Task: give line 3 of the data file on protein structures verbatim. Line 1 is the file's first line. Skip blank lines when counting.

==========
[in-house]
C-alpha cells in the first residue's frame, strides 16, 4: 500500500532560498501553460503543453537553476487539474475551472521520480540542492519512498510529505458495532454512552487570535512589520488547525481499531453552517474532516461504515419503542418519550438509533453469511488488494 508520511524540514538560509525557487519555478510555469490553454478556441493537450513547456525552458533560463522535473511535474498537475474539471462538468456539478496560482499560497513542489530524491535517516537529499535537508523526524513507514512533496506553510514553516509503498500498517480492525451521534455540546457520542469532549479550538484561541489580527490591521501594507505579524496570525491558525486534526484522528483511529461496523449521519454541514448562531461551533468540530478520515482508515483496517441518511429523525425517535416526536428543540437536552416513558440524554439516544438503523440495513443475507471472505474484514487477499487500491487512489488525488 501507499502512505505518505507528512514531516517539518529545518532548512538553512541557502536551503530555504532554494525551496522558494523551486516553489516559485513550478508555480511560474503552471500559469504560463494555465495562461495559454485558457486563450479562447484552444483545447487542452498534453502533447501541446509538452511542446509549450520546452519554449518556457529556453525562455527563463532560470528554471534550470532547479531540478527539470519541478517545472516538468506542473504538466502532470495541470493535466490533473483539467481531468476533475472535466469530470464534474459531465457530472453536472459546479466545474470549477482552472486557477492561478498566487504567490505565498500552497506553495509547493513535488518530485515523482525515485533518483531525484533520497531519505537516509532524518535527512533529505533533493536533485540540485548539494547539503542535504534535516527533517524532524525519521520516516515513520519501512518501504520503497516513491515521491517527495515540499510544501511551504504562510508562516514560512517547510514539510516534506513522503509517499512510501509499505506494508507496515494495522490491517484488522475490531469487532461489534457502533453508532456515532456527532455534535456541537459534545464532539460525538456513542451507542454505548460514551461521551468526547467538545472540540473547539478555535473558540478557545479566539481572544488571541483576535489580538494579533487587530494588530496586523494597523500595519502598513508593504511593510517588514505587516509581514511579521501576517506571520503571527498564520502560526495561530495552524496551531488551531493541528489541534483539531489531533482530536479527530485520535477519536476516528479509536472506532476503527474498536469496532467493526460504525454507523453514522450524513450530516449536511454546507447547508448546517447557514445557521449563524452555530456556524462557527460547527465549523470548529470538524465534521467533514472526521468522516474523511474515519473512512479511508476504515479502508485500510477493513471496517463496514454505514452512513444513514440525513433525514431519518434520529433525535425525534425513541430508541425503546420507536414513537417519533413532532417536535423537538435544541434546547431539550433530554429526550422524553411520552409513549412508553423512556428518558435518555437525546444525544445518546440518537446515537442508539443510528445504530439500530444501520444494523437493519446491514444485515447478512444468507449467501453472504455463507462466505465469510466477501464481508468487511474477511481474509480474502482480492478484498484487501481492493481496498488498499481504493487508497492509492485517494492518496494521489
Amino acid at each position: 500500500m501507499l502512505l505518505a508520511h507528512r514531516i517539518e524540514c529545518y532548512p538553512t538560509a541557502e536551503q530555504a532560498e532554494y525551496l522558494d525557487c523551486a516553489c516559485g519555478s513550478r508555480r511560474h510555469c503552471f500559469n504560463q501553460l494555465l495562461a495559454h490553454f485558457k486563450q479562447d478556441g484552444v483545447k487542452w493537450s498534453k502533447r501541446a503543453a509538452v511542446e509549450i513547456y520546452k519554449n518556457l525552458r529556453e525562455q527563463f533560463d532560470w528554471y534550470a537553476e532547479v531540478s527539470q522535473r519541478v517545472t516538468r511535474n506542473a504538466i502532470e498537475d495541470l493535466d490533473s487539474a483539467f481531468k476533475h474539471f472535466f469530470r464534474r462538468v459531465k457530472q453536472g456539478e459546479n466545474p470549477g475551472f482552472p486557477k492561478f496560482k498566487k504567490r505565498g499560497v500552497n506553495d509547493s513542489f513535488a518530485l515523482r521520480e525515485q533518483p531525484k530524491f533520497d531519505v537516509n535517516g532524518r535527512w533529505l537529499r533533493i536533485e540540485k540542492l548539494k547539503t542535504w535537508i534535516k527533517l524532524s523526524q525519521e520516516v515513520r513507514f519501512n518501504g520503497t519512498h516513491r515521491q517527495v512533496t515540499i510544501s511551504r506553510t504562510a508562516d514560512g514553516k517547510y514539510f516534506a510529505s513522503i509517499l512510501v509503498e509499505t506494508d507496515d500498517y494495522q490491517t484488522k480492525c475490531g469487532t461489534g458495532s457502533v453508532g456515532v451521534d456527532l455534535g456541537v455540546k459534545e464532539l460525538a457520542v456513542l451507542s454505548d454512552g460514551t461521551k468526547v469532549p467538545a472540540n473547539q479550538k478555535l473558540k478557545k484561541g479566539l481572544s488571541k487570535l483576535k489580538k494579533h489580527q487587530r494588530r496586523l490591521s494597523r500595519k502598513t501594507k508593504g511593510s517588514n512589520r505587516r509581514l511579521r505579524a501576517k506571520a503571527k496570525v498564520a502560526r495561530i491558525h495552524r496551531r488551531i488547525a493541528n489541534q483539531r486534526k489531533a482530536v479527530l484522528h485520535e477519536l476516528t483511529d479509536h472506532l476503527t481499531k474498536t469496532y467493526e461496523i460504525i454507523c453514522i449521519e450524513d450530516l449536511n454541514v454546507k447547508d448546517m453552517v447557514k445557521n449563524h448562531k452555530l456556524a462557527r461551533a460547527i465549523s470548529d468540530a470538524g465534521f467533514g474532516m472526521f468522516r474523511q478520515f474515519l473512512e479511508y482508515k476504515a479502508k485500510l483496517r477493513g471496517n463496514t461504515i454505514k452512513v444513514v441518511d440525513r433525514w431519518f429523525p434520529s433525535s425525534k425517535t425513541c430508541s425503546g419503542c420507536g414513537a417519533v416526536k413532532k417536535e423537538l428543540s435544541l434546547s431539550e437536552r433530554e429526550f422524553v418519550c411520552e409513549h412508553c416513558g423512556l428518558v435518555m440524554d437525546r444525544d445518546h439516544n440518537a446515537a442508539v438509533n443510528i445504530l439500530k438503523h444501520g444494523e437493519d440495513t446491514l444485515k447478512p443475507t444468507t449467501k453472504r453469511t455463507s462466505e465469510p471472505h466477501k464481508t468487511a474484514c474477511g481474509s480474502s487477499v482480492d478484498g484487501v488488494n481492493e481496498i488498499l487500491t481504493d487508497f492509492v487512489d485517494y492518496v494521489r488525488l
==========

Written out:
Amino acid at each position: 500500500m501507499l502512505l505518505a508520511h507528512r514531516i517539518e524540514c529545518y532548512p538553512t538560509a541557502e536551503q530555504a532560498e532554494y525551496l522558494d525557487c523551486a516553489c516559485g519555478s513550478r508555480r511560474h510555469c503552471f500559469n504560463q501553460l494555465l495562461a495559454h490553454f485558457k486563450q479562447d478556441g484552444v483545447k487542452w493537450s498534453k502533447r501541446a503543453a509538452v511542446e509549450i513547456y520546452k519554449n518556457l525552458r529556453e525562455q527563463f533560463d532560470w528554471y534550470a537553476e532547479v531540478s527539470q522535473r519541478v517545472t516538468r511535474n506542473a504538466i502532470e498537475d495541470l493535466d490533473s487539474a483539467f481531468k476533475h474539471f472535466f469530470r464534474r462538468v459531465k457530472q453536472g456539478e459546479n466545474p470549477g475551472f482552472p486557477k492561478f496560482k498566487k504567490r505565498g499560497v500552497n506553495d509547493s513542489f513535488a518530485l515523482r521520480e525515485q533518483p531525484k530524491f533520497d531519505v537516509n535517516g532524518r535527512w533529505l537529499r533533493i536533485e540540485k540542492l548539494k547539503t542535504w535537508i534535516k527533517l524532524s523526524q525519521e520516516v515513520r513507514f519501512n518501504g520503497t519512498h516513491r515521491q517527495v512533496t515540499i510544501s511551504r506553510t504562510a508562516d514560512g514553516k517547510y514539510f516534506a510529505s513522503i509517499l512510501v509503498e509499505t506494508d507496515d500498517y494495522q490491517t484488522k480492525c475490531g469487532t461489534g458495532s457502533v453508532g456515532v451521534d456527532l455534535g456541537v455540546k459534545e464532539l460525538a457520542v456513542l451507542s454505548d454512552g460514551t461521551k468526547v469532549p467538545a472540540n473547539q479550538k478555535l473558540k478557545k484561541g479566539l481572544s488571541k487570535l483576535k489580538k494579533h489580527q487587530r494588530r496586523l490591521s494597523r500595519k502598513t501594507k508593504g511593510s517588514n512589520r505587516r509581514l511579521r505579524a501576517k506571520a503571527k496570525v498564520a502560526r495561530i491558525h495552524r496551531r488551531i488547525a493541528n489541534q483539531r486534526k489531533a482530536v479527530l484522528h485520535e477519536l476516528t483511529d479509536h472506532l476503527t481499531k474498536t469496532y467493526e461496523i460504525i454507523c453514522i449521519e450524513d450530516l449536511n454541514v454546507k447547508d448546517m453552517v447557514k445557521n449563524h448562531k452555530l456556524a462557527r461551533a460547527i465549523s470548529d468540530a470538524g465534521f467533514g474532516m472526521f468522516r474523511q478520515f474515519l473512512e479511508y482508515k476504515a479502508k485500510l483496517r477493513g471496517n463496514t461504515i454505514k452512513v444513514v441518511d440525513r433525514w431519518f429523525p434520529s433525535s425525534k425517535t425513541c430508541s425503546g419503542c420507536g414513537a417519533v416526536k413532532k417536535e423537538l428543540s435544541l434546547s431539550e437536552r433530554e429526550f422524553v418519550c411520552e409513549h412508553c416513558g423512556l428518558v435518555m440524554d437525546r444525544d445518546h439516544n440518537a446515537a442508539v438509533n443510528i445504530l439500530k438503523h444501520g444494523e437493519d440495513t446491514l444485515k447478512p443475507t444468507t449467501k453472504r453469511t455463507s462466505e465469510p471472505h466477501k464481508t468487511a474484514c474477511g481474509s480474502s487477499v482480492d478484498g484487501v488488494n481492493e481496498i488498499l487500491t481504493d487508497f492509492v487512489d485517494y492518496v494521489r488525488l